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Sports Med. 2003;33(10):745-70.

Epidemiology of non-submersion injuries in aquatic sporting and recreational activities.

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1
Department of Preventive and Social Medicine, Dunedin School of Medicine, University of Otago, Dunedin, New Zealand. david.chalmers@ipru.otago.ac.nz

Abstract

Although the issues of drowning and near-drowning in aquatic sporting and recreational activities receive considerable attention in the epidemiological literature, there is not a recognised literature on non-submersion injuries occurring in these activities. This review draws together the epidemiological literature on non-submersion injuries and describes the incidence, nature and causes of these injuries, common risk factors, and strategies for prevention. Activities covered by the review include swimming, diving, boating, surf sports, fishing, water polo and water sliding. For most activities there is a dearth of good quality descriptive studies, with most involving cases-series designs and few providing estimates of incidence. Inconsistencies in inclusion criteria and the reporting of incidence rates makes comparisons within and between activities difficult. Incidence rates were identified for most activities and in general the incidence of injury was low, especially for more serious injury. However, some activities were associated with severely disabling injury, such as spinal cord injury (diving) and amputation (from propeller strikes in water skiing and swimming). Only three studies reporting the significance of postulated risk factors were identified. Lack of knowledge about the water being entered and alcohol consumption are significant risk factors in recreational diving; increased blood alcohol concentrations were reported to increase the risk of death in boating; and obesity and tandem riding were reported to increase the risk of injury on public water slides. Few evaluations of preventive measures were identified. Two studies reported reductions in the incidence of water slide injuries following the introduction of design changes and supervision, but neither had a non-intervention comparison group. Improvements in swimming and diving skills were reported in three studies, but these were not designed to measure changes in the risk of injury.This review demonstrates that there is a need for well-designed epidemiological research on non-submersion injury in aquatic sporting and recreational activities. The first priority should be for studies designed to describe accurately the incidence, nature, severity and circumstances of these injuries, followed by research on the significance of postulated risk factors. Once this research has been undertaken, interventions targeted at reducing the incidence of injury in aquatic sporting and recreational activities can be designed and evaluated.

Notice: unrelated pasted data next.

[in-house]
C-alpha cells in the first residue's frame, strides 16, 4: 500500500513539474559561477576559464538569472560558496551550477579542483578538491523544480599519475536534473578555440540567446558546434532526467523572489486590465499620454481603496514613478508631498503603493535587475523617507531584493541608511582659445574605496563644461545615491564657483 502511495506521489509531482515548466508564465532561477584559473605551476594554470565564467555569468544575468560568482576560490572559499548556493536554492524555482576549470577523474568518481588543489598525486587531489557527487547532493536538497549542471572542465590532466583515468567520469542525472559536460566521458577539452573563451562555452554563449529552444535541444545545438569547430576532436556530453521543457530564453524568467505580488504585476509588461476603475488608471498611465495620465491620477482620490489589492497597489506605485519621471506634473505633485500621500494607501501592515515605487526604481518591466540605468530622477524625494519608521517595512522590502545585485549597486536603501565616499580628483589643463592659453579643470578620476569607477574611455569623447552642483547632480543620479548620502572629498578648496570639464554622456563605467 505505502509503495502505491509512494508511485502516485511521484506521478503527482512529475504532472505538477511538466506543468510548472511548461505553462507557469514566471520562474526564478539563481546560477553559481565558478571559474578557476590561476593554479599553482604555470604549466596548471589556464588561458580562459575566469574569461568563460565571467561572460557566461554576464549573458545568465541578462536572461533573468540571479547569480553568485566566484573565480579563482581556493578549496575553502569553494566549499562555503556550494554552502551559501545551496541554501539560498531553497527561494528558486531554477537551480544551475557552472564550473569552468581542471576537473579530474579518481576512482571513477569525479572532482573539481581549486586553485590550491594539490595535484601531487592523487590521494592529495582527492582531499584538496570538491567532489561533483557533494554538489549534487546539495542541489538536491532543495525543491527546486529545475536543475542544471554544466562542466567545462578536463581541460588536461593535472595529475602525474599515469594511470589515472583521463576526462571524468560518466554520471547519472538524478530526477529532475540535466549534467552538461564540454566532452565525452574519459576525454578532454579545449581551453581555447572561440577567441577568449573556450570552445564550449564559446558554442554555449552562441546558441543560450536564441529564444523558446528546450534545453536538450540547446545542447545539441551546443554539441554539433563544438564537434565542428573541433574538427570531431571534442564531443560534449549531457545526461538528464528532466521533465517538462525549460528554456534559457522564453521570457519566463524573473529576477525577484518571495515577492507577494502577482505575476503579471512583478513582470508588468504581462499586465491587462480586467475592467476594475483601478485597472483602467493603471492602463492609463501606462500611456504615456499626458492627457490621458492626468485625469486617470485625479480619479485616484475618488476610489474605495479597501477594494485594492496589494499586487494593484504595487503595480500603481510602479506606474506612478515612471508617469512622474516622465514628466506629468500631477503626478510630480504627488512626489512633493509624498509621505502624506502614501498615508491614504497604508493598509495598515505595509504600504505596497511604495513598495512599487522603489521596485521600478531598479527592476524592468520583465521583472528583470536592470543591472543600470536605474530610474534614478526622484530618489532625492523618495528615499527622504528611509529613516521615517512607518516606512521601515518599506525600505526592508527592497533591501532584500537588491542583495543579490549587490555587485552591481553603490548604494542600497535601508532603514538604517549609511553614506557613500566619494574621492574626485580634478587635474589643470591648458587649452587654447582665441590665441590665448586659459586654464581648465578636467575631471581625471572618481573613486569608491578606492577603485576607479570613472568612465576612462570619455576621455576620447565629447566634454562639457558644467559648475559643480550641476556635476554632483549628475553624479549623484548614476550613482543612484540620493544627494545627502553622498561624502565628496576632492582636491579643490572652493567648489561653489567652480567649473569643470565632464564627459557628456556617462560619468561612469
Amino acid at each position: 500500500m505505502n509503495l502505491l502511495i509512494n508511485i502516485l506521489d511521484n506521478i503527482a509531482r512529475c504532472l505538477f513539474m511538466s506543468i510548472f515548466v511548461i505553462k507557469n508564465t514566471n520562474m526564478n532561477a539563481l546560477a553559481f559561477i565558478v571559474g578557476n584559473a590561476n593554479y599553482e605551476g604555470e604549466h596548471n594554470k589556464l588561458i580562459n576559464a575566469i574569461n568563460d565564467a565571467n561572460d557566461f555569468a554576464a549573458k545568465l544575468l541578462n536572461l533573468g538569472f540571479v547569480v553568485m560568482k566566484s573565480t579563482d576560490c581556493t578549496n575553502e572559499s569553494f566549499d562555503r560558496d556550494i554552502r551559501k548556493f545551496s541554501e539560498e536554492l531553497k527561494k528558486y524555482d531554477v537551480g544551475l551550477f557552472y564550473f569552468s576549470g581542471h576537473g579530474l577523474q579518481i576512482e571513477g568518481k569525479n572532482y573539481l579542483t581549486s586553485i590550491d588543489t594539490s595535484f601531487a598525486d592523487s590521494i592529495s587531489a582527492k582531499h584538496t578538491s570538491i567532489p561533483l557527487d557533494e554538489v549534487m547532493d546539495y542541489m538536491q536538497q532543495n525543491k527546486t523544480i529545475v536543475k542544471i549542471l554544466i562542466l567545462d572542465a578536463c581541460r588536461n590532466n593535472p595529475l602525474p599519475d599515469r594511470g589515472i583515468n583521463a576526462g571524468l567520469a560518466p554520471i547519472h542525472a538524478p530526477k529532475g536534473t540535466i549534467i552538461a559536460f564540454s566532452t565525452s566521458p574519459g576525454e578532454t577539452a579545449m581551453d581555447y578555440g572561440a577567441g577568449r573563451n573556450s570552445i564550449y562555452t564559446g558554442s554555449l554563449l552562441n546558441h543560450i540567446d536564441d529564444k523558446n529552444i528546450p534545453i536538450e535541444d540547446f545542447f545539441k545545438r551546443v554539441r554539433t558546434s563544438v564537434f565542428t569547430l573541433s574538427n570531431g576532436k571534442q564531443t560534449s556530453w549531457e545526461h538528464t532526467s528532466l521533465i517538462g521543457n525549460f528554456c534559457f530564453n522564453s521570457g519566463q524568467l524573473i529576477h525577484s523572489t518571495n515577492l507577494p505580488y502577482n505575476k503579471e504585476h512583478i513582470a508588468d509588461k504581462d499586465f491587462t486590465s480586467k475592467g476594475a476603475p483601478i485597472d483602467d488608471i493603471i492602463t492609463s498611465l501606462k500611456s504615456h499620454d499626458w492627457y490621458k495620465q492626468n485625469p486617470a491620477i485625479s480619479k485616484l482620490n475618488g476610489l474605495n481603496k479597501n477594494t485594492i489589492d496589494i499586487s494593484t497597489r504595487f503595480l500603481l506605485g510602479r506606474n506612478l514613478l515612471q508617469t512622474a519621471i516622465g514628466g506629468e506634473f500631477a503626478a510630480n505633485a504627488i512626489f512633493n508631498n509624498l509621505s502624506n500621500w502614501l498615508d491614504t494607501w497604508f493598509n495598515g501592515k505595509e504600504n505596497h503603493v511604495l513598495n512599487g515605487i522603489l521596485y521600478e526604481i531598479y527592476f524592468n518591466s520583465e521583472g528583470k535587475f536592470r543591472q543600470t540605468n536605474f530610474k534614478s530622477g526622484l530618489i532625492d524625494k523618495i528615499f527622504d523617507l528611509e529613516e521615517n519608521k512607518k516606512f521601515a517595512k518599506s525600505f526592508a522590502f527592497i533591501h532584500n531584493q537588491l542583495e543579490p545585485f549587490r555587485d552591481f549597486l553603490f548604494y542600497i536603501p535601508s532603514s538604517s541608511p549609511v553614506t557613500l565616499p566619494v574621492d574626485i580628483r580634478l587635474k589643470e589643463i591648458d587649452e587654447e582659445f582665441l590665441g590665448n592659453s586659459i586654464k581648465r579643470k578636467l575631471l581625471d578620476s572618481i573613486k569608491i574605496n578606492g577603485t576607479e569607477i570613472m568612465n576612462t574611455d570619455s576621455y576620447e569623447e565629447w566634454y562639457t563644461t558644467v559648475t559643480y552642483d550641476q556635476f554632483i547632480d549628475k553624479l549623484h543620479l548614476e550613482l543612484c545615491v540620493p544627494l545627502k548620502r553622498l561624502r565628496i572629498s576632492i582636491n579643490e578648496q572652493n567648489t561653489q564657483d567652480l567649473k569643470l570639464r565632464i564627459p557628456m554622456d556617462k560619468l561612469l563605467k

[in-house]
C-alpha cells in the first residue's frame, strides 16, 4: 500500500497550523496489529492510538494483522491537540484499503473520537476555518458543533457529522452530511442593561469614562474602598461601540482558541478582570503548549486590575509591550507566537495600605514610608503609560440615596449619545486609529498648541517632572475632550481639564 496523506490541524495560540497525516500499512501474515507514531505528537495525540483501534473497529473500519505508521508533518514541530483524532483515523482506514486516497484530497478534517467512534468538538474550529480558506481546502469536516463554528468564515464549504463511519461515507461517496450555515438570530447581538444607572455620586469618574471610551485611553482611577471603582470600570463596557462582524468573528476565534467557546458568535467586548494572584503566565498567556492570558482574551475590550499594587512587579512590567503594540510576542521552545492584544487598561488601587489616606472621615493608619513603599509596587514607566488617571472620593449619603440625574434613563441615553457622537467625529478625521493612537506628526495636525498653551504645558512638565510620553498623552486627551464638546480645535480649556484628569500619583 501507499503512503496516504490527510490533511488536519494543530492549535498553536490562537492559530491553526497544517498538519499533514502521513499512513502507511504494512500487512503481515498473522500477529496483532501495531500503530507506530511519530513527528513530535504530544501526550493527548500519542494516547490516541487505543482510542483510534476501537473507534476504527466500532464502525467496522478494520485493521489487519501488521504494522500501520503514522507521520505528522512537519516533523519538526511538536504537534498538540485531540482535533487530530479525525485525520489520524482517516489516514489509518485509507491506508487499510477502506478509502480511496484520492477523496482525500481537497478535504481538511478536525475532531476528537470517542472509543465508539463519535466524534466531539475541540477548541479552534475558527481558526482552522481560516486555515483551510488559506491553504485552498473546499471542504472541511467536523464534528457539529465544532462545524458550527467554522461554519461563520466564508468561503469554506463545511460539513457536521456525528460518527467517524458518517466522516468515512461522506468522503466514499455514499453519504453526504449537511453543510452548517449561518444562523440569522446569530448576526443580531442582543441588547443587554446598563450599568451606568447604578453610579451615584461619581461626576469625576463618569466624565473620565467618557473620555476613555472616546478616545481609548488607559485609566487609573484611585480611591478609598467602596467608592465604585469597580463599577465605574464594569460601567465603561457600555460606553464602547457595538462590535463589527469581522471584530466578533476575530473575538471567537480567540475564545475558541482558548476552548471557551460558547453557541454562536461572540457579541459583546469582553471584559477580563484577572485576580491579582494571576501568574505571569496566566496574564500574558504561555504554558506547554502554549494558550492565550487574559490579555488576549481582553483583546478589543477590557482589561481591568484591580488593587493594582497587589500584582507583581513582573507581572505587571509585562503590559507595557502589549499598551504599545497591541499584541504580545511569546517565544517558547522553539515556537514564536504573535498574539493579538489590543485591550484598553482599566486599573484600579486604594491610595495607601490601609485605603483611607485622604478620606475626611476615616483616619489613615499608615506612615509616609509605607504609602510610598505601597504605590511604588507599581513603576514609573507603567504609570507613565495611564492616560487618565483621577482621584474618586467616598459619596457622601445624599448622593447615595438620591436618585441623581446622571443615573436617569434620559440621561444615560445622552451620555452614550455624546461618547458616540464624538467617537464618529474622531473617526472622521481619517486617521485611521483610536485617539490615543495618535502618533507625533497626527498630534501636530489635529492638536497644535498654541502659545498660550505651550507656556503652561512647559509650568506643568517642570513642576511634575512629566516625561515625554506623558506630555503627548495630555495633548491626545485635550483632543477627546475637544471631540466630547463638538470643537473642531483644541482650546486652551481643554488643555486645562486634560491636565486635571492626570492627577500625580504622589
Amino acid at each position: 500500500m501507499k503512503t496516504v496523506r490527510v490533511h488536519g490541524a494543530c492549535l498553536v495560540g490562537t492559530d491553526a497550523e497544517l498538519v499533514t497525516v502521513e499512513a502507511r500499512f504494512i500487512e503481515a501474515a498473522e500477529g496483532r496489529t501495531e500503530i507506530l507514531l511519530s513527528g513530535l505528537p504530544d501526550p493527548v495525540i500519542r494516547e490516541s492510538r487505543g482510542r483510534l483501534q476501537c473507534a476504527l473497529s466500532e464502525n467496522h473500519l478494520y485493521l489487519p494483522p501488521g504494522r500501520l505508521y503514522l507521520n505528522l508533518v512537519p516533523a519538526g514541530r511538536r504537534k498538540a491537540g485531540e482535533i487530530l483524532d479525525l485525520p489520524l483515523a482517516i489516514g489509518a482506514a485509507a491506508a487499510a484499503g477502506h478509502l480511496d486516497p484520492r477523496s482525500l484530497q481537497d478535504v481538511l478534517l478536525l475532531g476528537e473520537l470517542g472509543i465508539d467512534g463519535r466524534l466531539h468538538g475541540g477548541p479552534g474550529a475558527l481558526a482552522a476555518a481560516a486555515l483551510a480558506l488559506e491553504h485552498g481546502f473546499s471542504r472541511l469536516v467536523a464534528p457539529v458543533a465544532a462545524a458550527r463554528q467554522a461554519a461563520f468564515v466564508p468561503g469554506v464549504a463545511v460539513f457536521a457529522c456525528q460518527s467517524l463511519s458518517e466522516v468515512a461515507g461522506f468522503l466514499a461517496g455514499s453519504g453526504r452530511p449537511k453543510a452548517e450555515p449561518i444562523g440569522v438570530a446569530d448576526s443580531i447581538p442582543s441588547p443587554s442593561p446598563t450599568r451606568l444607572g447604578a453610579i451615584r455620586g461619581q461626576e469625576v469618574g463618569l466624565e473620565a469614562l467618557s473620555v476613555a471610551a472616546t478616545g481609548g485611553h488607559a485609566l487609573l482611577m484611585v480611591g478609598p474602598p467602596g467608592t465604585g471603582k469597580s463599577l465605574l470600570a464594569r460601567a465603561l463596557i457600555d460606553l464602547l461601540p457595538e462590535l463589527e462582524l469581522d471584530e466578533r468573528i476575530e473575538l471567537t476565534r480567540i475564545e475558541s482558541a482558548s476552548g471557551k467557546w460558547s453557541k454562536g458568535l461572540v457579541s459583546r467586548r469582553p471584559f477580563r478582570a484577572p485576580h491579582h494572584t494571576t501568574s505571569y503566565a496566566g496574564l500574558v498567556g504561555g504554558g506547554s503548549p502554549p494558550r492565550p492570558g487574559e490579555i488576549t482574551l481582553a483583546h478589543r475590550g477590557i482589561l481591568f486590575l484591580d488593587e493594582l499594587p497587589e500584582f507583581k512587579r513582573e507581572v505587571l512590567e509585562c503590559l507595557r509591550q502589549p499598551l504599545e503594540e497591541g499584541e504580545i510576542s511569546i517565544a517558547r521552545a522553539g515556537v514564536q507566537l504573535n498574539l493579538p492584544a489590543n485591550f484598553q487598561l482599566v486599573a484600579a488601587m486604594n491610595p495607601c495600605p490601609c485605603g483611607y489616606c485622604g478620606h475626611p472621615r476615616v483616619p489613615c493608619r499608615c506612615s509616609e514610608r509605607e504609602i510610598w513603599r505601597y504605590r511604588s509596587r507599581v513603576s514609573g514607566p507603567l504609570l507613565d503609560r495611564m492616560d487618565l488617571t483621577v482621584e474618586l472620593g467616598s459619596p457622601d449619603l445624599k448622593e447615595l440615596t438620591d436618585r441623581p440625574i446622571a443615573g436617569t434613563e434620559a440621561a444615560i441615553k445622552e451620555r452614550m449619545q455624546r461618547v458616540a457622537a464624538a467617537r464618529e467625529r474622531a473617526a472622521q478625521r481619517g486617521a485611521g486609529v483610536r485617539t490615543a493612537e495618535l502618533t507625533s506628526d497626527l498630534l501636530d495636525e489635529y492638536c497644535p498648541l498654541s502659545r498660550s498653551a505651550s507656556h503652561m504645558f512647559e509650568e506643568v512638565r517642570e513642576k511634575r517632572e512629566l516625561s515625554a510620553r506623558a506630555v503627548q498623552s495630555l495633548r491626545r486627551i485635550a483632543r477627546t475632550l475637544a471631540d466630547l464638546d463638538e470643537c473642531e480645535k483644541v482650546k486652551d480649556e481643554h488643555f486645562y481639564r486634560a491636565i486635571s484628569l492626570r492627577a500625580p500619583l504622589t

[Indexed for MEDLINE]

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